In November of last year, Fernando was in a car accident on his way to work. He was airlifted to Sunnybrook hospital where he passed away. Not a week later, I was also in a car accident after being clocked by another driver. I was fine, if a little shaken up, but my car was written off. Fernando’s funeral was on a Saturday, and I spent the latter part of that same weekend car-shopping.  I bought a bright blue 2016 Prius C and it was special because it was the first car I bought brand new. It was the first time I could afford to do so –  a steady job allowed me to be a bit pickier than I had been in the past. I’d like to think that it was partially on account of Fern – he had provided me with the tools necessary to obtain my first professional role out of college, which eventually lead to my current position. And I’d like to think that partaking in No Fixed Address is my way of paying forward and honouring the generosity and kindness he always showed to me.

 

Kelly Snow is on the YWCA Niagara Region’s Board of Directors and apart of the YW BOD NFA team.

Giving Thanks, this Thanksgiving

On a good day, it is easy to express thanks, share that feeling of contentment and be grateful for all you have.

Let’s look at gratitude on a bad day…week….month,  or year.  It’s hard yes, but not impossible.

The Thanksgiving holiday, from an emergency shelter perspective, is something I wish everyone could experience.  Not to be homeless, I do not wish that on anyone.  I am talking about the incredible sense of community that happens at our King Street shelter in October.  The generous spirit of the Niagara community never fails to amaze me.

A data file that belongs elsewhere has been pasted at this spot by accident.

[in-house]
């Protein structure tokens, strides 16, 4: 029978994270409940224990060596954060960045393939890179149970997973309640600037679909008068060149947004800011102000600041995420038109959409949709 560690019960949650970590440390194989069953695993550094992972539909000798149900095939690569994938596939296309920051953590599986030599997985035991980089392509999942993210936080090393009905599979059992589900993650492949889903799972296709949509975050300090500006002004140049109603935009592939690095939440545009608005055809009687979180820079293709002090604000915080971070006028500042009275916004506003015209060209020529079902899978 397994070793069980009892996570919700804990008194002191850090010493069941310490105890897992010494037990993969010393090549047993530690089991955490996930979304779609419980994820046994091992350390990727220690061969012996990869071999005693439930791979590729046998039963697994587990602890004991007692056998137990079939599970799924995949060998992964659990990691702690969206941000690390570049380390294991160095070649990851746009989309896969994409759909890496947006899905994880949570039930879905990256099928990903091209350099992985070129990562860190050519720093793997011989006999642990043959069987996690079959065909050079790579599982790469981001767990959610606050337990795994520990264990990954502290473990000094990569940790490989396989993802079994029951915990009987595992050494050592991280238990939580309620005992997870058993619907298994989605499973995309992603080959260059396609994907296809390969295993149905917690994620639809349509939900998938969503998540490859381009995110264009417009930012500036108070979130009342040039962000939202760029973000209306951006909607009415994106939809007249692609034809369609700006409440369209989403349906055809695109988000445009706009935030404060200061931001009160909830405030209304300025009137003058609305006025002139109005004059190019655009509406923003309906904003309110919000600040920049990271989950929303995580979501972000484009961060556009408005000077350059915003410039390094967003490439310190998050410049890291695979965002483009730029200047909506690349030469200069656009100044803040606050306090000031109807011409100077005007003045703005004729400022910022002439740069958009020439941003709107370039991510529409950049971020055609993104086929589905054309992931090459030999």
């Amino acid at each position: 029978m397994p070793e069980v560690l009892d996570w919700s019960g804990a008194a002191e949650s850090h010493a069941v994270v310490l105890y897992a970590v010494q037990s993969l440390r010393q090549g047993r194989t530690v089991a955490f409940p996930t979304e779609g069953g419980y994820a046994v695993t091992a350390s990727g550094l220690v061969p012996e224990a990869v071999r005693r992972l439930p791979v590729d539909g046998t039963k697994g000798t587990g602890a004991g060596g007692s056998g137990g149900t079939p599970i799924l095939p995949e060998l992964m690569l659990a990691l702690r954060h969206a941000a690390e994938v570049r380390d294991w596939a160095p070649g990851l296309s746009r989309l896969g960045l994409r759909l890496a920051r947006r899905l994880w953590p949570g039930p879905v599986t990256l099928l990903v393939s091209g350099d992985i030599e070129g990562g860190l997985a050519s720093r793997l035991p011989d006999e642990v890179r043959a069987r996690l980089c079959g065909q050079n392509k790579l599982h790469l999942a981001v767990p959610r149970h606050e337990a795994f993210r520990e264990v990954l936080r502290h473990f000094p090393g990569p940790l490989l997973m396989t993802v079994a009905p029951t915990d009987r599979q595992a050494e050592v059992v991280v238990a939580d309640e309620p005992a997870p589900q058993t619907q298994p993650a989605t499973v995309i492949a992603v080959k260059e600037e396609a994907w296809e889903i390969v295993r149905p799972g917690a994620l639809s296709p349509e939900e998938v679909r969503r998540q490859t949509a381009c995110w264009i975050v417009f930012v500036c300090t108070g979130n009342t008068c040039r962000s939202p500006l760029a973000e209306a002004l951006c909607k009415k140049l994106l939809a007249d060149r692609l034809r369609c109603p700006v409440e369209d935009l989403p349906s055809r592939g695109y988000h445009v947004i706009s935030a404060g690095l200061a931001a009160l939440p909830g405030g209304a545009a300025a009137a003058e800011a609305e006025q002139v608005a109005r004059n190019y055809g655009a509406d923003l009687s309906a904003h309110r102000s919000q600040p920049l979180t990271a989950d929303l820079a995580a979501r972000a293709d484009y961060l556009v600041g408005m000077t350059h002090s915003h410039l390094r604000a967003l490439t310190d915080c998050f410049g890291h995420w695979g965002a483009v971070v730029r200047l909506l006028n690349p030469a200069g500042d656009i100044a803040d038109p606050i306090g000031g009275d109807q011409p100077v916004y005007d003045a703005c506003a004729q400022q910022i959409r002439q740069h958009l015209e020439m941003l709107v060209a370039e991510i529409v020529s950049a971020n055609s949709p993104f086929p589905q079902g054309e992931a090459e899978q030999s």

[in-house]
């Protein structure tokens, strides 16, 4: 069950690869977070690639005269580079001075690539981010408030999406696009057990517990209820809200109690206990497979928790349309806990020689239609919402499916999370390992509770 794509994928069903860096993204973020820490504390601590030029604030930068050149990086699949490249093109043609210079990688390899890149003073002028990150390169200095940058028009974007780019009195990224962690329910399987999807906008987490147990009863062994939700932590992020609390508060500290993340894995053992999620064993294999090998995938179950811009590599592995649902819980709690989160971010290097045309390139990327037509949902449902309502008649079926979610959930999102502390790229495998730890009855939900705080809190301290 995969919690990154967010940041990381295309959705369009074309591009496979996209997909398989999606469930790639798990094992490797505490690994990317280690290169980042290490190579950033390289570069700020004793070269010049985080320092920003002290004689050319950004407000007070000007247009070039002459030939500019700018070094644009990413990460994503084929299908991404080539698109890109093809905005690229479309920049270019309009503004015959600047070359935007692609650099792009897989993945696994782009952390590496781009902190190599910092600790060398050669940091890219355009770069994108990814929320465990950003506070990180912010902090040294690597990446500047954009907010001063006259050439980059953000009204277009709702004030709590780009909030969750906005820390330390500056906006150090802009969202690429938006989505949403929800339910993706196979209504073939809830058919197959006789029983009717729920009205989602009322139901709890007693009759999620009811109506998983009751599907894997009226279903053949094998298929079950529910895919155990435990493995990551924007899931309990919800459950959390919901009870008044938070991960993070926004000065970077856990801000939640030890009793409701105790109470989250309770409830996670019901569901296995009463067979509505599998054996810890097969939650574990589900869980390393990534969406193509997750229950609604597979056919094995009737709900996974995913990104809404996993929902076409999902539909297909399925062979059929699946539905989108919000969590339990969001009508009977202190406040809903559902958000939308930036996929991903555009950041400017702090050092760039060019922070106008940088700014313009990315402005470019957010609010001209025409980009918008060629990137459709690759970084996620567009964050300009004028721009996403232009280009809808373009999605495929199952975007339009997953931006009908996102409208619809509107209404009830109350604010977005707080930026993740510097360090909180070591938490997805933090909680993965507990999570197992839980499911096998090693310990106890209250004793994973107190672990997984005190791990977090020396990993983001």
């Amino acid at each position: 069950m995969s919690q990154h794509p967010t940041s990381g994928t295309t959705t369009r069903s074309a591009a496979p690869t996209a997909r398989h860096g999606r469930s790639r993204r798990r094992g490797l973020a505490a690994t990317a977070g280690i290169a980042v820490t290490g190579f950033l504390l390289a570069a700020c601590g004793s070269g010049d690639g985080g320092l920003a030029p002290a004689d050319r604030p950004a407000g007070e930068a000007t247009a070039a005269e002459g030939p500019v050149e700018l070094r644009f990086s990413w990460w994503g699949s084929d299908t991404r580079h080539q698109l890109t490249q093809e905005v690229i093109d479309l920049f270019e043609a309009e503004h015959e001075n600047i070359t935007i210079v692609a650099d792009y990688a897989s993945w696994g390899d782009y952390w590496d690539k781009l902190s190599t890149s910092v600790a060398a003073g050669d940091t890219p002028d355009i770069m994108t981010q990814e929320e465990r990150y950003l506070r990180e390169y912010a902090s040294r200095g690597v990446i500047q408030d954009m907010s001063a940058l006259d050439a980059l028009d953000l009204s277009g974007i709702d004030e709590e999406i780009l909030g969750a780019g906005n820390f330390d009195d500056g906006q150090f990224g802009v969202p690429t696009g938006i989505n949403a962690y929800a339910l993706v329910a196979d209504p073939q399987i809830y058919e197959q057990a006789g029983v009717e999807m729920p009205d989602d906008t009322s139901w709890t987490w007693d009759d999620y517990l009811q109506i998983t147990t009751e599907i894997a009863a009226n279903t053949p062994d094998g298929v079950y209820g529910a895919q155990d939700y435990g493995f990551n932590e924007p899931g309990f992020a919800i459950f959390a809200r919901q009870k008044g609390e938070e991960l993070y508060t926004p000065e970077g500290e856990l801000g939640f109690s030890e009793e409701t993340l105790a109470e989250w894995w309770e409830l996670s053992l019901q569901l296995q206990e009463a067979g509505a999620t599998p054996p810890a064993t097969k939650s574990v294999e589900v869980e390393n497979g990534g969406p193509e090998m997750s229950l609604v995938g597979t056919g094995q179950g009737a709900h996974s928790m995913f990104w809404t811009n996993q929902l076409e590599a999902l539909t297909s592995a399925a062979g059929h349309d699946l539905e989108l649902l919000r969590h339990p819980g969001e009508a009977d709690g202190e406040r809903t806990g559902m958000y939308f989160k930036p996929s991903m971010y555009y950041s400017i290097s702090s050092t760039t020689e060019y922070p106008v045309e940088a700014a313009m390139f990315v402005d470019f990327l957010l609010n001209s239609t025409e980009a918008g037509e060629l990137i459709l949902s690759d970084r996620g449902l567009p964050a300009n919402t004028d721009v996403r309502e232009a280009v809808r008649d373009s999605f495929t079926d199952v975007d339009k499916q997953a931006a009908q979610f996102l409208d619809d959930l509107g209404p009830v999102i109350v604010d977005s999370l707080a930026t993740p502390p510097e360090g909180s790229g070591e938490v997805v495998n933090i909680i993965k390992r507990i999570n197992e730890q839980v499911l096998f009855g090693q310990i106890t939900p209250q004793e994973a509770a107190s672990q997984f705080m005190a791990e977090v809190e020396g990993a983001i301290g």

Local businesses, service clubs and individuals donate food and funds, enabling our top-notch team in the kitchen the ability to prepare the most delicious turkey dinners.  Included are all the trimmings, and a few extras that we consider luxuries in the non-profit world.  All in an effort to make the day one of a celebration of family, community and thankfulness.

People that have never met share what they have – with those in difficult circumstances.

I am honoured to see firsthand how this gesture from the community in their donations, and volunteering of their time, their caring …….fills the women and families at the shelter with gratitude.  You can see it in their faces and feel it in their hearts.  Someone cares, even when things look…well, bad.

To everyone that finds it in their hearts to give of themselves this Thanksgiving – THANK YOU, I am truly grateful  for the hope you provide for the women and families we serve.  Experiencing this every year, I am given the ability to draw on this feeling of connectedness when I am having a bad day.  It also makes me reach out, beyond myself to help raise my community up – and for the ability to that…..I am also grateful.

 

 

 

Out Of The Heat